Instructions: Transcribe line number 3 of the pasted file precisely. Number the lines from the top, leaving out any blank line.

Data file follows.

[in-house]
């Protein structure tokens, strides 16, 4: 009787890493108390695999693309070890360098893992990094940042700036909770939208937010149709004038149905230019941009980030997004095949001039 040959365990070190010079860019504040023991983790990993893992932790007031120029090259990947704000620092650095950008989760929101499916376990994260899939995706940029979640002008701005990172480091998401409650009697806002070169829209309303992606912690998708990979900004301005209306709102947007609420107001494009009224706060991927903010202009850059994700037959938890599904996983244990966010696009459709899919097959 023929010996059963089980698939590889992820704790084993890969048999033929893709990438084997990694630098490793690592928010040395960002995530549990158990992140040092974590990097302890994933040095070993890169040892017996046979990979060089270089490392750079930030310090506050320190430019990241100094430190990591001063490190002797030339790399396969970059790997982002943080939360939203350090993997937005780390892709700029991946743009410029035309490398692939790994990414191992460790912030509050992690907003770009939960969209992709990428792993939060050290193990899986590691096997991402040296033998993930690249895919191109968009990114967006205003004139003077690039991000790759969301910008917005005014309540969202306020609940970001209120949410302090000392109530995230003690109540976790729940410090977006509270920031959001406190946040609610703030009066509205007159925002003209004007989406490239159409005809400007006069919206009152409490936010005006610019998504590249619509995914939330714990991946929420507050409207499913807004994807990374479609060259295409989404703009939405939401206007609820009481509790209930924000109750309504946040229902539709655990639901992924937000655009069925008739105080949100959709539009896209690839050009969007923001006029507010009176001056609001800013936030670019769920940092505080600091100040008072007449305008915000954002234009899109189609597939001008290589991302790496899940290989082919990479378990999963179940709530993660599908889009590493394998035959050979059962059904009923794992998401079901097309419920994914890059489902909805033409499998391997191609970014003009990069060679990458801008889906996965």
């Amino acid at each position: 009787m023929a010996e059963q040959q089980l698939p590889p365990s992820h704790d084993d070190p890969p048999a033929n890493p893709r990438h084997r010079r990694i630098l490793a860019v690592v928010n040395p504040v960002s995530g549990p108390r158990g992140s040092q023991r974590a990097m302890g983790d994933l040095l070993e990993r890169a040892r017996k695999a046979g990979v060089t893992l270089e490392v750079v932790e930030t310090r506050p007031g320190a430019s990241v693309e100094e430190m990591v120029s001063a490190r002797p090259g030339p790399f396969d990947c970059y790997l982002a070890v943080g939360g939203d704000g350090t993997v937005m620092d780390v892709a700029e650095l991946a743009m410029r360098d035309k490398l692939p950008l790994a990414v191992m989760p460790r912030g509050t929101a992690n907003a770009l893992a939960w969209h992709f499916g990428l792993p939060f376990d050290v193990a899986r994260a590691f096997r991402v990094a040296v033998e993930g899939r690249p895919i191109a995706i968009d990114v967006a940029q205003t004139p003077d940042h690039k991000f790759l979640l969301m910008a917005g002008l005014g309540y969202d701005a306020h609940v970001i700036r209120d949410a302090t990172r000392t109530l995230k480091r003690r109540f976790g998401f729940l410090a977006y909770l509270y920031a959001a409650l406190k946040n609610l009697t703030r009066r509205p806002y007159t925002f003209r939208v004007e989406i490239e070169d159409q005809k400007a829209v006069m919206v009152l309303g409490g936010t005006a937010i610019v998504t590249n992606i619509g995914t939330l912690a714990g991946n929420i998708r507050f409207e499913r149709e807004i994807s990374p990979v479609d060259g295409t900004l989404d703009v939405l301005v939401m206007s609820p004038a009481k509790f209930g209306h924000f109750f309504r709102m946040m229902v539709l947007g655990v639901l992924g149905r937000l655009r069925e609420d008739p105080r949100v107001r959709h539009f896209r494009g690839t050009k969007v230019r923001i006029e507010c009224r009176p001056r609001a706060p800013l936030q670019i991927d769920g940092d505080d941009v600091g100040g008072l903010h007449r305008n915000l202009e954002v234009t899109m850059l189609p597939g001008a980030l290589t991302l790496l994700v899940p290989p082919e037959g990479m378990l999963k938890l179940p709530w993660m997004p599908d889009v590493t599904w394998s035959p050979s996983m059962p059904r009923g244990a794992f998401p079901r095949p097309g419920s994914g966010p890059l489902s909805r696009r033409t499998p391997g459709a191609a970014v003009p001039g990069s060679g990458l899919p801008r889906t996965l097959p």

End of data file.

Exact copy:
């Amino acid at each position: 009787m023929a010996e059963q040959q089980l698939p590889p365990s992820h704790d084993d070190p890969p048999a033929n890493p893709r990438h084997r010079r990694i630098l490793a860019v690592v928010n040395p504040v960002s995530g549990p108390r158990g992140s040092q023991r974590a990097m302890g983790d994933l040095l070993e990993r890169a040892r017996k695999a046979g990979v060089t893992l270089e490392v750079v932790e930030t310090r506050p007031g320190a430019s990241v693309e100094e430190m990591v120029s001063a490190r002797p090259g030339p790399f396969d990947c970059y790997l982002a070890v943080g939360g939203d704000g350090t993997v937005m620092d780390v892709a700029e650095l991946a743009m410029r360098d035309k490398l692939p950008l790994a990414v191992m989760p460790r912030g509050t929101a992690n907003a770009l893992a939960w969209h992709f499916g990428l792993p939060f376990d050290v193990a899986r994260a590691f096997r991402v990094a040296v033998e993930g899939r690249p895919i191109a995706i968009d990114v967006a940029q205003t004139p003077d940042h690039k991000f790759l979640l969301m910008a917005g002008l005014g309540y969202d701005a306020h609940v970001i700036r209120d949410a302090t990172r000392t109530l995230k480091r003690r109540f976790g998401f729940l410090a977006y909770l509270y920031a959001a409650l406190k946040n609610l009697t703030r009066r509205p806002y007159t925002f003209r939208v004007e989406i490239e070169d159409q005809k400007a829209v006069m919206v009152l309303g409490g936010t005006a937010i610019v998504t590249n992606i619509g995914t939330l912690a714990g991946n929420i998708r507050f409207e499913r149709e807004i994807s990374p990979v479609d060259g295409t900004l989404d703009v939405l301005v939401m206007s609820p004038a009481k509790f209930g209306h924000f109750f309504r709102m946040m229902v539709l947007g655990v639901l992924g149905r937000l655009r069925e609420d008739p105080r949100v107001r959709h539009f896209r494009g690839t050009k969007v230019r923001i006029e507010c009224r009176p001056r609001a706060p800013l936030q670019i991927d769920g940092d505080d941009v600091g100040g008072l903010h007449r305008n915000l202009e954002v234009t899109m850059l189609p597939g001008a980030l290589t991302l790496l994700v899940p290989p082919e037959g990479m378990l999963k938890l179940p709530w993660m997004p599908d889009v590493t599904w394998s035959p050979s996983m059962p059904r009923g244990a794992f998401p079901r095949p097309g419920s994914g966010p890059l489902s909805r696009r033409t499998p391997g459709a191609a970014v003009p001039g990069s060679g990458l899919p801008r889906t996965l097959p």